Delta Air Lines Inc. said it is investing hundreds of millions of dollars in information technology. American Airlines Group Inc. said it has made big IT investments—it declines to specify how much it spent—after merging with US Airways in 2013. "It's something our team members and customers count on every day," American said.
Airlines raised IT spending to 3% of revenue in 2016 from 2.7% in 2015, according to a recent survey of more than 100 carriers world-wide. But the outlay remains small compared with spending on aircraft and airport projects, or recent share buyback programs.
According to the annual survey, airlines spend the bulk of their IT funds on maintenance, software development and telecommunications, but they also invest in new products and mobile devices.
Glitches have piled up in the past nine months. A single failed computer router last July forced Southwest Airlines Co. to cancel 2,300 flights over four days. The discount carrier's customer-service reputation was dented, contributing to a $55 million decline in revenue and $24 million in added costs in the third quarter.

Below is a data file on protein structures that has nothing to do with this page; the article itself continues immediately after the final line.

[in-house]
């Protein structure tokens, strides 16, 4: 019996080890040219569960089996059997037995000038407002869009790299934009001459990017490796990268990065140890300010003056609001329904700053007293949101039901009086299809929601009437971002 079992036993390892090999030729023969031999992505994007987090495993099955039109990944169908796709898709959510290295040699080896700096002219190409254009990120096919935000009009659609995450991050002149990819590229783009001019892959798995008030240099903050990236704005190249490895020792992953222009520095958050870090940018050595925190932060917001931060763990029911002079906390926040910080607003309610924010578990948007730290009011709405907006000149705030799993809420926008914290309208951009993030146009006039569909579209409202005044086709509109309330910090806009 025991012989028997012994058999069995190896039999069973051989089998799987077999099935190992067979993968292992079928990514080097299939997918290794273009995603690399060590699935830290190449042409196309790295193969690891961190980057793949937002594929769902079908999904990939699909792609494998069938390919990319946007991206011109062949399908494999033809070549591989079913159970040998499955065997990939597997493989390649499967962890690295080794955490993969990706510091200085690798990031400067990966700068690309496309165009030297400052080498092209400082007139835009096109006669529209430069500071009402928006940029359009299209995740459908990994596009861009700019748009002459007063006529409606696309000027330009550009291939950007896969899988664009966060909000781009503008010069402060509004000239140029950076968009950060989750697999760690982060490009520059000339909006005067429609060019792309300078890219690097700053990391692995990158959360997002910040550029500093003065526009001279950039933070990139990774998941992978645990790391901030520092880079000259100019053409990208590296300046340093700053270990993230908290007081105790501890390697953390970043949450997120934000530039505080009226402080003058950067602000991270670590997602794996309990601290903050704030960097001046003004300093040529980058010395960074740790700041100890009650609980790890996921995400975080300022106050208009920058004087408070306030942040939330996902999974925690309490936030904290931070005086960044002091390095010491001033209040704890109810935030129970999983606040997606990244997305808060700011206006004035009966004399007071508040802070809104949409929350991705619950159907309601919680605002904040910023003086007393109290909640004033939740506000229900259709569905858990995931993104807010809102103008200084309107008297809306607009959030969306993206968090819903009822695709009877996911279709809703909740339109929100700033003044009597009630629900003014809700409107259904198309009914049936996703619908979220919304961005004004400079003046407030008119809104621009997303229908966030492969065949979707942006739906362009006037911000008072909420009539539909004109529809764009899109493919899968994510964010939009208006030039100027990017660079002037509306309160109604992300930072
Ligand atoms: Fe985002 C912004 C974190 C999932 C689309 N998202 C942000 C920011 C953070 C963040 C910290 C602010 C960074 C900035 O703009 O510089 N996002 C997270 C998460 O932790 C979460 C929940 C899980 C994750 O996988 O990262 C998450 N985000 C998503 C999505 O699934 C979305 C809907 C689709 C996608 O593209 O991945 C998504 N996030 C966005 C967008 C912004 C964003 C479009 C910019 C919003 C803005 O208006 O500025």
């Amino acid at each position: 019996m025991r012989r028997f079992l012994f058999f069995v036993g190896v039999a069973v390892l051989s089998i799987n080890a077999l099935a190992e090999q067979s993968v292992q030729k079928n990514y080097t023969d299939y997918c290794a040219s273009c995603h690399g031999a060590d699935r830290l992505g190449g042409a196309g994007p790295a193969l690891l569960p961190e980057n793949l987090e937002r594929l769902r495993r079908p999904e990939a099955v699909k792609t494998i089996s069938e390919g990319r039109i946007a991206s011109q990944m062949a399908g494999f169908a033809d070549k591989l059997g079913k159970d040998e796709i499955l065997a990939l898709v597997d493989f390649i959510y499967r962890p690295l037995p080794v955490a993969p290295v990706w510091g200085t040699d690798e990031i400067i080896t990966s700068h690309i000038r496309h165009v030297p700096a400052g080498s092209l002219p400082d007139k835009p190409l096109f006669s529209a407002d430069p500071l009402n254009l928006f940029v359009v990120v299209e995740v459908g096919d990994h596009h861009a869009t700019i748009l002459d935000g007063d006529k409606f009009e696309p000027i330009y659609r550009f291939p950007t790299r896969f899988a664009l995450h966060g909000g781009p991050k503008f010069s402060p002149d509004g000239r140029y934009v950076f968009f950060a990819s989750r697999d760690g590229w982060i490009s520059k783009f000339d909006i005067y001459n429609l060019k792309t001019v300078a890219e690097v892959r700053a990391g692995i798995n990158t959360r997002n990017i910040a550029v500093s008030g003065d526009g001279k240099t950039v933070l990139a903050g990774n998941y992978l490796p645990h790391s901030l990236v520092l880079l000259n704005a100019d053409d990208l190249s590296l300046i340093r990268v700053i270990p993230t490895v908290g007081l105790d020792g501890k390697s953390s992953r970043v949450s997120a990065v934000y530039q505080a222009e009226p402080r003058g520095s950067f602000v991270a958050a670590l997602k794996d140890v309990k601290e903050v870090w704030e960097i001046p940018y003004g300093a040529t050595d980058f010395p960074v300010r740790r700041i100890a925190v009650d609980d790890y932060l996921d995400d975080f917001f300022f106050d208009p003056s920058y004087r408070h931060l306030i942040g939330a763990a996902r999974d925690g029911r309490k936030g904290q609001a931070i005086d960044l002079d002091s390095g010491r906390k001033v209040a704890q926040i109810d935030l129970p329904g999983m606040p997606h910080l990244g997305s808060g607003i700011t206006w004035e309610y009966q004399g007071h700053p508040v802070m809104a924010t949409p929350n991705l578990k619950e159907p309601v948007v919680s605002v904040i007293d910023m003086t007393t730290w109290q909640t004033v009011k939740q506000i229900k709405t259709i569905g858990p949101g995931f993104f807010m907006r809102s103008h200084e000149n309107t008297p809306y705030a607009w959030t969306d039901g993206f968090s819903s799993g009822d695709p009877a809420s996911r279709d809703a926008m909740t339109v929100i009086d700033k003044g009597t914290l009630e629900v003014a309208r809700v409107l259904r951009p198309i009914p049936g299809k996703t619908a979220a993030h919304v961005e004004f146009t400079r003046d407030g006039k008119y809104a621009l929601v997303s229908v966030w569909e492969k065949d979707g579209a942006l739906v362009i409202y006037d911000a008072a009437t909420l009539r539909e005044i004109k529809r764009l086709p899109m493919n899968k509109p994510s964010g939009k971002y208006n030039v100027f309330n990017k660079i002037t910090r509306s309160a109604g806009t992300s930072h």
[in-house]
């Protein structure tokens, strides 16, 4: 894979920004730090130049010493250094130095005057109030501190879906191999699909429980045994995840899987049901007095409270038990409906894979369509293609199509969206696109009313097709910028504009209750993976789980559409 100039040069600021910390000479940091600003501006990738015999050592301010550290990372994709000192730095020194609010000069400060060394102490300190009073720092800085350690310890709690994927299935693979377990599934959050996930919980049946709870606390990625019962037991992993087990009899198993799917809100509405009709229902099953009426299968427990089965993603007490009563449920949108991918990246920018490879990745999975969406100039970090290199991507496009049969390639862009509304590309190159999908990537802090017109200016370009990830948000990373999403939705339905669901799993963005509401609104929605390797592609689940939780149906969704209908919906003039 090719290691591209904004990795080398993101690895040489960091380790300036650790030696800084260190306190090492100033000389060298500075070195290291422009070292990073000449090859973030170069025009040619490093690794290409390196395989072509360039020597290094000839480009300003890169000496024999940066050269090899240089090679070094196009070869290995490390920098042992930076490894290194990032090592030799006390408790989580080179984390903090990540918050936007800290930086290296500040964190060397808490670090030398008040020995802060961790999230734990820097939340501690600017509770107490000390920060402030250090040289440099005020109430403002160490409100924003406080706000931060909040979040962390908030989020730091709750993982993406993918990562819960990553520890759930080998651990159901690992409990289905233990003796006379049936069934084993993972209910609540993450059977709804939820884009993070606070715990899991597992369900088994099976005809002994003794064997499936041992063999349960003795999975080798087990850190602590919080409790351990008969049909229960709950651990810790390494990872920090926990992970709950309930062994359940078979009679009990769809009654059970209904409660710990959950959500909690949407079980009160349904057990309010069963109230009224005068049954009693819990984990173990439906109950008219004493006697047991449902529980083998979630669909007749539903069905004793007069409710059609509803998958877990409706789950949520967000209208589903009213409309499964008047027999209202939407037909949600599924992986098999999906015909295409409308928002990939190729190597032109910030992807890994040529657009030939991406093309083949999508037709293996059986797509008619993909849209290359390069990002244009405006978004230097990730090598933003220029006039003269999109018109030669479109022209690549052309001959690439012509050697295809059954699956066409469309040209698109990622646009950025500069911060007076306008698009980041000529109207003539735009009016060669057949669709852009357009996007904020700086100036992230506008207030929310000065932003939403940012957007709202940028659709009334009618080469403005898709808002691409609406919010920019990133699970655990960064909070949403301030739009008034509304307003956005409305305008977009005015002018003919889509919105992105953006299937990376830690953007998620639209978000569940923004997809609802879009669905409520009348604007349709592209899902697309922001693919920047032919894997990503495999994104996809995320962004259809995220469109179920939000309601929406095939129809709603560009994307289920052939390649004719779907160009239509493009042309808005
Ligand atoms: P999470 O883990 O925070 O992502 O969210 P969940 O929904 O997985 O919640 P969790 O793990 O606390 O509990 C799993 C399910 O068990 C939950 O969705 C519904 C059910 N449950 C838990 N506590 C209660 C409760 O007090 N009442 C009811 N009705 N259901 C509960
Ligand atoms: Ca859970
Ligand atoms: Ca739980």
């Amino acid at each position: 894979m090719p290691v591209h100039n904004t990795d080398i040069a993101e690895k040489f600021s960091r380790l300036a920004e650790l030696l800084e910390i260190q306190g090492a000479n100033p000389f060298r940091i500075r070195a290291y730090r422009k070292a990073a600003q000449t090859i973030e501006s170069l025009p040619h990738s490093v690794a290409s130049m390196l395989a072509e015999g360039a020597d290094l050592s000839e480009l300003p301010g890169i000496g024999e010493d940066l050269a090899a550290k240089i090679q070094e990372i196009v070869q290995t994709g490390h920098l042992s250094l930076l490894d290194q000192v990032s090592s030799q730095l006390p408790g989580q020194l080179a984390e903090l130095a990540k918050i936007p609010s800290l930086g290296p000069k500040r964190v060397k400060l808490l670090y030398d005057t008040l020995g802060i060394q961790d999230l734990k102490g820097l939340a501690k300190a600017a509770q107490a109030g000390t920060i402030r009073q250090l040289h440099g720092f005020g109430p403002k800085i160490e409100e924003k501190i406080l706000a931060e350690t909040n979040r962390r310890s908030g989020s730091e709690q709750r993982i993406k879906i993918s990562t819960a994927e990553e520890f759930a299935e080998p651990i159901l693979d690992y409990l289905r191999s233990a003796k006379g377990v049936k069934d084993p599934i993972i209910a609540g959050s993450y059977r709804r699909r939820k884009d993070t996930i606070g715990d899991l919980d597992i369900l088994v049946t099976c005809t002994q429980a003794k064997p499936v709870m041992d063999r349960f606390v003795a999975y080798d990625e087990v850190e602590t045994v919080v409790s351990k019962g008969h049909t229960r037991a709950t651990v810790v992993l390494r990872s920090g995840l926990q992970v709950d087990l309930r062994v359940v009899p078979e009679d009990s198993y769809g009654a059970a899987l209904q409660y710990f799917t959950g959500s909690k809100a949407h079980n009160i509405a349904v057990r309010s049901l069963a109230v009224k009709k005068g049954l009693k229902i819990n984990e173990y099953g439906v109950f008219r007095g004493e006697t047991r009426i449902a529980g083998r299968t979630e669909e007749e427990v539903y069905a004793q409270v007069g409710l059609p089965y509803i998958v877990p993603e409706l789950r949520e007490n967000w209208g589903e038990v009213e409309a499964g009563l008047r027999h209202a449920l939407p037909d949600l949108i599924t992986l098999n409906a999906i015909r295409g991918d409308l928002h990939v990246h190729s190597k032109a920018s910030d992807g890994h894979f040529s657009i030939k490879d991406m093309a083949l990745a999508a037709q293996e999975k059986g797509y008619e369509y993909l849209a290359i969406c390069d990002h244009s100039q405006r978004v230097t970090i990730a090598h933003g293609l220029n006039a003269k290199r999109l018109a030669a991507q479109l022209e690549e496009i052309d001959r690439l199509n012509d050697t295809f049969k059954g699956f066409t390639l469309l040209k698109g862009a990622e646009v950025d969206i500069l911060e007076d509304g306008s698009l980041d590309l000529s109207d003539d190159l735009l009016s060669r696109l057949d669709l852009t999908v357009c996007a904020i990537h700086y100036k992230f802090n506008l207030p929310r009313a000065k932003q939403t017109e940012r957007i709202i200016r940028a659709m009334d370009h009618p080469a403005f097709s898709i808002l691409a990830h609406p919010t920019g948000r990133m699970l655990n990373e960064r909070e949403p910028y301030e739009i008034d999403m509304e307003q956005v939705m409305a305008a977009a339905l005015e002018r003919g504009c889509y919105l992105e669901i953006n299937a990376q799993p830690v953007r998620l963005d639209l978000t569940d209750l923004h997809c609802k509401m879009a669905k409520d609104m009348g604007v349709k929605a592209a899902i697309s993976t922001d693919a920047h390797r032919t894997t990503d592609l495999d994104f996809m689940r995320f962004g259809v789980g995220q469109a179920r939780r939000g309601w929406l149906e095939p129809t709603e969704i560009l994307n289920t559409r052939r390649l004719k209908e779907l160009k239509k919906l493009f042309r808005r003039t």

A month later, a power surge and fire took down Delta's system, scrubbing 2,100 flights over three days and stranding passengers world-wide. Chief Executive Ed Bastian said at the time it was a one-time event. Another breakdown forced Delta to cancel 280 flights over two days in January. The airline's website and mobile app were down briefly earlier in March.
United's latest outage last month delayed about 500 flights, 10% of its daily schedule. In January, a software error in a system that sends text messages to pilots before takeoff froze departures for 2½ hours, leading to 12 cancellations and 250 delays. American had a four-hour internet outage at its Philadelphia hub in February that required a temporary halt of its planes destined for that airport.